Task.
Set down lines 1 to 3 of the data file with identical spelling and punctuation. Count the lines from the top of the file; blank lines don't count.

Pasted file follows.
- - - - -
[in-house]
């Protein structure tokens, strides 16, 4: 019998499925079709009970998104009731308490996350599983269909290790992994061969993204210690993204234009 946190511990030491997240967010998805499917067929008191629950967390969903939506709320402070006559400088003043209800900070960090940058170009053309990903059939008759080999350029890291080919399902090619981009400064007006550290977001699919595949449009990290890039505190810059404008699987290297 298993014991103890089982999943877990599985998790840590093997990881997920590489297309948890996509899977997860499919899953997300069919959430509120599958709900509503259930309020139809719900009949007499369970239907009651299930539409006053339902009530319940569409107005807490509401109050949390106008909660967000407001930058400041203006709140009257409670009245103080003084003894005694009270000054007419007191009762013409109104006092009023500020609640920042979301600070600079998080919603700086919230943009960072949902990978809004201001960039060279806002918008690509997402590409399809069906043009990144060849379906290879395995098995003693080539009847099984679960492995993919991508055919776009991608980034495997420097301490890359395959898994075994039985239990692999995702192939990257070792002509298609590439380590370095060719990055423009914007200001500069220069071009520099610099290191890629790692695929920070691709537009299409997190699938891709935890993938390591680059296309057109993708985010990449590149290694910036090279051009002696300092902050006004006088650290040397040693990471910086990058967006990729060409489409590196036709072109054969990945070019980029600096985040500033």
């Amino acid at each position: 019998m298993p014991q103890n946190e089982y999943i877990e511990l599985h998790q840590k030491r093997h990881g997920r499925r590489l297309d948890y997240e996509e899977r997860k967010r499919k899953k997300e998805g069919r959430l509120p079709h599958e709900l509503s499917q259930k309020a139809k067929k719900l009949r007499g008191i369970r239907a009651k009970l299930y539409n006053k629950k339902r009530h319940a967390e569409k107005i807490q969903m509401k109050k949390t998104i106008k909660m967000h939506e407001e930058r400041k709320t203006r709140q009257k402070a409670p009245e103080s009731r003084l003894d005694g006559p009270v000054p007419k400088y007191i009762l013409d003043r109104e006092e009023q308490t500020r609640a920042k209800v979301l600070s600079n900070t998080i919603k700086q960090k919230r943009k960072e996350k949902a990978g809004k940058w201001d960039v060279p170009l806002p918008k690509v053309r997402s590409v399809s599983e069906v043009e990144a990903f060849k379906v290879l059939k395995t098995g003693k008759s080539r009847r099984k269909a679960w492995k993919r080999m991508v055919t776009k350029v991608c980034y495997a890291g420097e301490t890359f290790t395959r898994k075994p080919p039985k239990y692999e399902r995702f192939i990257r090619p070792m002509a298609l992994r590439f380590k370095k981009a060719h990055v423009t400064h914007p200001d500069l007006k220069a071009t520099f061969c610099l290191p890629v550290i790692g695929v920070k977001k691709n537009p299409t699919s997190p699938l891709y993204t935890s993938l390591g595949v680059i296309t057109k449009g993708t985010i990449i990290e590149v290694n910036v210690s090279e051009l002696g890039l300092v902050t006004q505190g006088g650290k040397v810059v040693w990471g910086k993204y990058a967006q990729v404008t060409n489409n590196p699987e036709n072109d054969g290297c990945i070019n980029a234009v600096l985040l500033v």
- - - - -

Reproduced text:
[in-house]
């Protein structure tokens, strides 16, 4: 019998499925079709009970998104009731308490996350599983269909290790992994061969993204210690993204234009 946190511990030491997240967010998805499917067929008191629950967390969903939506709320402070006559400088003043209800900070960090940058170009053309990903059939008759080999350029890291080919399902090619981009400064007006550290977001699919595949449009990290890039505190810059404008699987290297 298993014991103890089982999943877990599985998790840590093997990881997920590489297309948890996509899977997860499919899953997300069919959430509120599958709900509503259930309020139809719900009949007499369970239907009651299930539409006053339902009530319940569409107005807490509401109050949390106008909660967000407001930058400041203006709140009257409670009245103080003084003894005694009270000054007419007191009762013409109104006092009023500020609640920042979301600070600079998080919603700086919230943009960072949902990978809004201001960039060279806002918008690509997402590409399809069906043009990144060849379906290879395995098995003693080539009847099984679960492995993919991508055919776009991608980034495997420097301490890359395959898994075994039985239990692999995702192939990257070792002509298609590439380590370095060719990055423009914007200001500069220069071009520099610099290191890629790692695929920070691709537009299409997190699938891709935890993938390591680059296309057109993708985010990449590149290694910036090279051009002696300092902050006004006088650290040397040693990471910086990058967006990729060409489409590196036709072109054969990945070019980029600096985040500033």
């Amino acid at each position: 019998m298993p014991q103890n946190e089982y999943i877990e511990l599985h998790q840590k030491r093997h990881g997920r499925r590489l297309d948890y997240e996509e899977r997860k967010r499919k899953k997300e998805g069919r959430l509120p079709h599958e709900l509503s499917q259930k309020a139809k067929k719900l009949r007499g008191i369970r239907a009651k009970l299930y539409n006053k629950k339902r009530h319940a967390e569409k107005i807490q969903m509401k109050k949390t998104i106008k909660m967000h939506e407001e930058r400041k709320t203006r709140q009257k402070a409670p009245e103080s009731r003084l003894d005694g006559p009270v000054p007419k400088y007191i009762l013409d003043r109104e006092e009023q308490t500020r609640a920042k209800v979301l600070s600079n900070t998080i919603k700086q960090k919230r943009k960072e996350k949902a990978g809004k940058w201001d960039v060279p170009l806002p918008k690509v053309r997402s590409v399809s599983e069906v043009e990144a990903f060849k379906v290879l059939k395995t098995g003693k008759s080539r009847r099984k269909a679960w492995k993919r080999m991508v055919t776009k350029v991608c980034y495997a890291g420097e301490t890359f290790t395959r898994k075994p080919p039985k239990y692999e399902r995702f192939i990257r090619p070792m002509a298609l992994r590439f380590k370095k981009a060719h990055v423009t400064h914007p200001d500069l007006k220069a071009t520099f061969c610099l290191p890629v550290i790692g695929v920070k977001k691709n537009p299409t699919s997190p699938l891709y993204t935890s993938l390591g595949v680059i296309t057109k449009g993708t985010i990449i990290e590149v290694n910036v210690s090279e051009l002696g890039l300092v902050t006004q505190g006088g650290k040397v810059v040693w990471g910086k993204y990058a967006q990729v404008t060409n489409n590196p699987e036709n072109d054969g290297c990945i070019n980029a234009v600096l985040l500033v």